The way we access content is fundamentally changing. Shorter-form content continues to grow apace and, at the same time, viewing is fragmenting across myriad devices and screens. Helping drive this change has been the emergence of a new generation of distribution platforms that blend professional video, user generated content and social media.
The Voice UK is one of BBC One's biggest Saturday evening 'shiny floor' shows, with a particular emphasis on engaging its loyal audience through social media, across platforms, before, during and after every episode.
In a short time Facebook Watch has come a long way. Rarely a week goes by without its parent, Facebook, attracting negative publicity for allegations that someone, somewhere is using the social media behemoth for nefarious purposes, with or without the possible involvement of the Russian state.
By contrast, the video-on-demand service Facebook Watch appears to be immune to such criticism. One of its first scripted shows, the 10-part Sorry for Your Loss, starring Elizabeth Olsen, won the kind of reviews that most commissioners would die for.
“Building a buzz 3: social media masterclass” in late September was the third in a series of linked events run by the RTS centre over the past 18 months, following “Building a buzz: what makes a good PR” campaign and “Building a buzz: what makes a good promo”.
Join our panel of experts as they discuss, step by step, how diverse platforms including Facebook, Twitter and Instagram work to boost audience engagement, along with the latest tools available for creating high quality shareable content.
This session is not to be missed if you want to: build your fan-base, engage your audience, and most importantly increase your viewing figures.
Then with the advent of 24-hour news channels and the internet, news became more immediate. The only delay between a story breaking, and you being able to read about it, was the time it took for a journalist to get on the scene and report.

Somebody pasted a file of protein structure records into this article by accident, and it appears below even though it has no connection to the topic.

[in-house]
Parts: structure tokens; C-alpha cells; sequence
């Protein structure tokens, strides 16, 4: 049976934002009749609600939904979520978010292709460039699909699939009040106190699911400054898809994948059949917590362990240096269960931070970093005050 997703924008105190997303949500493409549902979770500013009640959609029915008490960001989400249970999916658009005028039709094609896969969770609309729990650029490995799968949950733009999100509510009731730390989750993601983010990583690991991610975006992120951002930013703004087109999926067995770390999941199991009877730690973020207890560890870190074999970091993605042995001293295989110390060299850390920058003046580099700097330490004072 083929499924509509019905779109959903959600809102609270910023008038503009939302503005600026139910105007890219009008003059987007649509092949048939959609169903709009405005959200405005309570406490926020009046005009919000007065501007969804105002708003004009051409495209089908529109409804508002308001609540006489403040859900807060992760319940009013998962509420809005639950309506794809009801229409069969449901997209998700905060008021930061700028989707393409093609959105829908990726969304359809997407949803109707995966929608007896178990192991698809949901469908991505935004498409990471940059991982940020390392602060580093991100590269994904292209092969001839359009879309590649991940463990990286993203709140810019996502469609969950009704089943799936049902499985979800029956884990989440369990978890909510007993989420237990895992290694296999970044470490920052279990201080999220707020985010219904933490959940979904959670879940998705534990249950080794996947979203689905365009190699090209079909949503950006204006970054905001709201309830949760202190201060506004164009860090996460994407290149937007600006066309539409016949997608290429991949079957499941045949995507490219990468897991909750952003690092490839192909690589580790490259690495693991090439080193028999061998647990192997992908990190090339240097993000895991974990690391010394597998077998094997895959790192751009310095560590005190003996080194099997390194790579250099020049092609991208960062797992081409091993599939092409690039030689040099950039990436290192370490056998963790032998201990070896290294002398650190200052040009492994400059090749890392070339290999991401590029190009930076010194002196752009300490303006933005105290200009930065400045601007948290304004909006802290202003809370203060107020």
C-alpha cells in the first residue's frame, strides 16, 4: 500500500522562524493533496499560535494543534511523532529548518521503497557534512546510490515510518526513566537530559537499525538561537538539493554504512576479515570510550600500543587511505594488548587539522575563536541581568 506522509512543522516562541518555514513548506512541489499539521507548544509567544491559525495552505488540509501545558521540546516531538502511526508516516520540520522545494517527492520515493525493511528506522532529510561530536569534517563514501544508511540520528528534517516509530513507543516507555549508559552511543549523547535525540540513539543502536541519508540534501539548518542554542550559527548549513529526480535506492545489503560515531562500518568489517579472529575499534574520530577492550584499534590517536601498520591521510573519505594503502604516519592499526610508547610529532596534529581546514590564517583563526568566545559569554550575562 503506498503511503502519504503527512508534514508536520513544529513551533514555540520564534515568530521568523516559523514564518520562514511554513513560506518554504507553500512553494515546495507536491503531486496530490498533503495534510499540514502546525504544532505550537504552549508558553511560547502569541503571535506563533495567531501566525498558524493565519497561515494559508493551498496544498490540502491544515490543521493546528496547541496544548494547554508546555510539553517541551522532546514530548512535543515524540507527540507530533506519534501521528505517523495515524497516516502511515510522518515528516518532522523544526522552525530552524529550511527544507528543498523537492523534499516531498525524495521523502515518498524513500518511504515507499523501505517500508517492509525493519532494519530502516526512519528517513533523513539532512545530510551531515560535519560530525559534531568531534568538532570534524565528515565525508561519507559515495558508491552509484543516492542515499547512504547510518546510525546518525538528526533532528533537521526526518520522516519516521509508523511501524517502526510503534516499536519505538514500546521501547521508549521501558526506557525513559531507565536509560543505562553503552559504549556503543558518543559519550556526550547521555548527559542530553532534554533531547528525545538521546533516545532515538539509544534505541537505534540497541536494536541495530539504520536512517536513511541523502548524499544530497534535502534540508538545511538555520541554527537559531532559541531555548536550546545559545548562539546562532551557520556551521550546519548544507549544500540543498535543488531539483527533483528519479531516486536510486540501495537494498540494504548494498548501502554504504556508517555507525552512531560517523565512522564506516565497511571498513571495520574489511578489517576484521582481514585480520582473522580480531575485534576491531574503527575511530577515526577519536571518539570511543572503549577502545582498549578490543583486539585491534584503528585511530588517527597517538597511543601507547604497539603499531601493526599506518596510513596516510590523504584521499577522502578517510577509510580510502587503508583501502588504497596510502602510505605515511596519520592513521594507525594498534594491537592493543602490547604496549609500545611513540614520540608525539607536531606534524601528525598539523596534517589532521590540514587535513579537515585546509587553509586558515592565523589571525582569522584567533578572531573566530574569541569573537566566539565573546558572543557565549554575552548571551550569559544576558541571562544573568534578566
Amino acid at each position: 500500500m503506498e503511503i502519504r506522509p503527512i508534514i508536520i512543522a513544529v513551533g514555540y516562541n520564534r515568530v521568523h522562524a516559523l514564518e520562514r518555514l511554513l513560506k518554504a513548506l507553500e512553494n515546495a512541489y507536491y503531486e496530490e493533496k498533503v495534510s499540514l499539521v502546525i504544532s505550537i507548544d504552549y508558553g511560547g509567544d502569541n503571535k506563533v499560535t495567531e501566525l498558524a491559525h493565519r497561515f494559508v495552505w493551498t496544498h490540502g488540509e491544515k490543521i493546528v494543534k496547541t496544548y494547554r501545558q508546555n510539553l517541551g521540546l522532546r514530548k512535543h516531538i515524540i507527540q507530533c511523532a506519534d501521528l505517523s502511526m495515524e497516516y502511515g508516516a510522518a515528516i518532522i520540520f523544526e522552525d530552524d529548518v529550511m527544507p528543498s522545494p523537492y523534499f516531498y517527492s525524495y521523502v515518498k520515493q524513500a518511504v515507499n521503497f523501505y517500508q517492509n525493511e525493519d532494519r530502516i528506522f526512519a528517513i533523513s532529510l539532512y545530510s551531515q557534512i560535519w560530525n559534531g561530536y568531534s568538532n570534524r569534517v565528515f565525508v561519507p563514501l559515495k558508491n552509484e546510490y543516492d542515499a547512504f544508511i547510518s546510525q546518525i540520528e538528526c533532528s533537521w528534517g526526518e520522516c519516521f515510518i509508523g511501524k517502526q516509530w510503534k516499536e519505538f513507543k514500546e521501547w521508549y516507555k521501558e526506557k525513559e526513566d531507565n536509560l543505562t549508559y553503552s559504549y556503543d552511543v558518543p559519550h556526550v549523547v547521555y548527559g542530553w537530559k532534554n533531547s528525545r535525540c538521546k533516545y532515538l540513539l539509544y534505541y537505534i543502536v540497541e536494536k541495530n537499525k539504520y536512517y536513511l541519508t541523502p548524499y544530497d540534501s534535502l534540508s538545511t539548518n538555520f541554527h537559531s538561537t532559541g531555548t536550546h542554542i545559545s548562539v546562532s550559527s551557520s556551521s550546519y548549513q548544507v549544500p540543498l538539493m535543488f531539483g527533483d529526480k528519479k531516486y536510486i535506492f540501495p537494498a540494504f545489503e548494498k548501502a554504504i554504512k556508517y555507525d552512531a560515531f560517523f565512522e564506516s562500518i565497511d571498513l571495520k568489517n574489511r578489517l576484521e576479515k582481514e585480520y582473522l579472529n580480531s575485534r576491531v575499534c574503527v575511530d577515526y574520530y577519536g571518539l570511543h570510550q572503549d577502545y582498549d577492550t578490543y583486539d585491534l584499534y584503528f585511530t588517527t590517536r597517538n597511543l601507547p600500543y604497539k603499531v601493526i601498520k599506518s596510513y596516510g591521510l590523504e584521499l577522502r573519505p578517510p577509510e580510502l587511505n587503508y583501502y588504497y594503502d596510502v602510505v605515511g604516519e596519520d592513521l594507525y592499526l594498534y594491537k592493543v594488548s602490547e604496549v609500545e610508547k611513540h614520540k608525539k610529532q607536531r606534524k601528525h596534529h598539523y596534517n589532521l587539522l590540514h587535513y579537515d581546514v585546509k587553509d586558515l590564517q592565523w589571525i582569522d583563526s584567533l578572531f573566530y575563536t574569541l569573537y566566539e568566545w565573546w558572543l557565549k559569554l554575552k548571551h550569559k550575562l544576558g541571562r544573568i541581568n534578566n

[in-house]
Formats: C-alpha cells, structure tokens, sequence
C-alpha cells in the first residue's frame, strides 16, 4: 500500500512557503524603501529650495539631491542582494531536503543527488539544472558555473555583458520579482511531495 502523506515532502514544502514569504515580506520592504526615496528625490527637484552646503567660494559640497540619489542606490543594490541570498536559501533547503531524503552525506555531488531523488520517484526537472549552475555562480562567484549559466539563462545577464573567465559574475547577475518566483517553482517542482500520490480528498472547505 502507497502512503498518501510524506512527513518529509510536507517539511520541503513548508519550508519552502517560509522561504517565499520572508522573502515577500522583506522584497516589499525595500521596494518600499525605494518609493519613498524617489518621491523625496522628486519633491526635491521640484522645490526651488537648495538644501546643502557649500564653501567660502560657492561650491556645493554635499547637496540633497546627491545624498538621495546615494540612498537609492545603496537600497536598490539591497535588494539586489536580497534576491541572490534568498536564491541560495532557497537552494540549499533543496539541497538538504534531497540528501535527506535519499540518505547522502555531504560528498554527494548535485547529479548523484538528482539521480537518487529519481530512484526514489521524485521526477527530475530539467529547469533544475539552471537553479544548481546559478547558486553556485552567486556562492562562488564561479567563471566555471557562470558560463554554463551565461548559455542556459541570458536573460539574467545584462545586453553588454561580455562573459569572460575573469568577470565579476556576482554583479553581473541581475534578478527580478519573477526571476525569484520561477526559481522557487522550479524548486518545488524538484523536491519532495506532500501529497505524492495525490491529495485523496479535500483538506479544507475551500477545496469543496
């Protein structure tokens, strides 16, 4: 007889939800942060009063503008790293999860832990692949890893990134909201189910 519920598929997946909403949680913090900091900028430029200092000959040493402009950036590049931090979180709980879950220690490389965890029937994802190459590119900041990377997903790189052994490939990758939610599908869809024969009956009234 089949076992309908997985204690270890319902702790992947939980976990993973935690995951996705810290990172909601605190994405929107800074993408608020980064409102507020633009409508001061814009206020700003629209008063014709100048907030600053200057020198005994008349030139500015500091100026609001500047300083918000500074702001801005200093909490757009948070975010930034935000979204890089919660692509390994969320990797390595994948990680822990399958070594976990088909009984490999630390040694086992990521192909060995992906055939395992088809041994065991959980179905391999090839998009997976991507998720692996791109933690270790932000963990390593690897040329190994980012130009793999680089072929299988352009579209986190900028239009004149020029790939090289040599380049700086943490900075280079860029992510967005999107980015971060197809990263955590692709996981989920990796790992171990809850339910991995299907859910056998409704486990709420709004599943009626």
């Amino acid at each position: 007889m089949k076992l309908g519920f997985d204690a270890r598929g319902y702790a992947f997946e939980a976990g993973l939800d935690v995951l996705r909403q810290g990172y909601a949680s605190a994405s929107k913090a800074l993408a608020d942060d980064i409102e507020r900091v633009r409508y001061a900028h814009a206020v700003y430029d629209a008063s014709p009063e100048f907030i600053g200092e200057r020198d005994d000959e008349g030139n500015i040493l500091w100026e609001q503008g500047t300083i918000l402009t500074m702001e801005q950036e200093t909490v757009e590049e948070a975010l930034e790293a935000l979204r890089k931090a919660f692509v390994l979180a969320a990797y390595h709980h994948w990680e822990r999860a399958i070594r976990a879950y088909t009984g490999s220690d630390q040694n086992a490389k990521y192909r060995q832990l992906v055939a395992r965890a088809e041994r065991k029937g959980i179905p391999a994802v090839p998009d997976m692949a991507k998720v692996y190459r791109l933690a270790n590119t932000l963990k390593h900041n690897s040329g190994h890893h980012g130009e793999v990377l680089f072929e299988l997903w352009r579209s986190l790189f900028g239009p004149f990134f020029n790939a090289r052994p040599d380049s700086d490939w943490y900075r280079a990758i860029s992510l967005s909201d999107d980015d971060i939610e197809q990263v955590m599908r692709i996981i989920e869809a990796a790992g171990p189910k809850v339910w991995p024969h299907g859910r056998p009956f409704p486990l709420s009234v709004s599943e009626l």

My name is Richard and I used to be a social media evangelist. Yes, I know, it’s shameful and hard to believe. But, back in the 2000s, the infant social media held such promise for broadcasters and audiences alike. In those sun-dappled days, we used to talk about the promise of interactivity, empowering the audience, real connection and insight into their thoughts and ideas. All this and free distribution!
The director of TV social media outfit SMMS added that half of viewers also look up the hashtag of a show to see what people are saying.
At an entertaining and informative masterclass, Booth argued that it makes sense to use social media to engage with audiences. “Social media is transforming the way people experience TV,” she said. “They’re using it to decide what to watch.”
The panel of film marketing specialist Jo Taylor, Eximo Marketing founder Andi Jarvis and RTS NI Chair and Stellify Media joint managing director Kieran Doherty discussed the influence of social media platforms on audiences at Belfast arts venue, the MAC.
The panel was chaired by Hugh Odling-Smee, project manager of Film Hub NI, one of nine hubs around the UK that aim to increase audiences for independent cinema.
Evans oversees all of the social media platforms for Sky News and manages the channel's relationship with those platforms - an exciting position to have in the midst of an impromptu election period.
There is so much online engagement surrounding the election, how much does social media represent the voting public and how can Sky get the facts across in a way that will interest people?
We spoke to Evans about how people engage online during an election, how Sky News use social media for such events, and what they have in store for election night.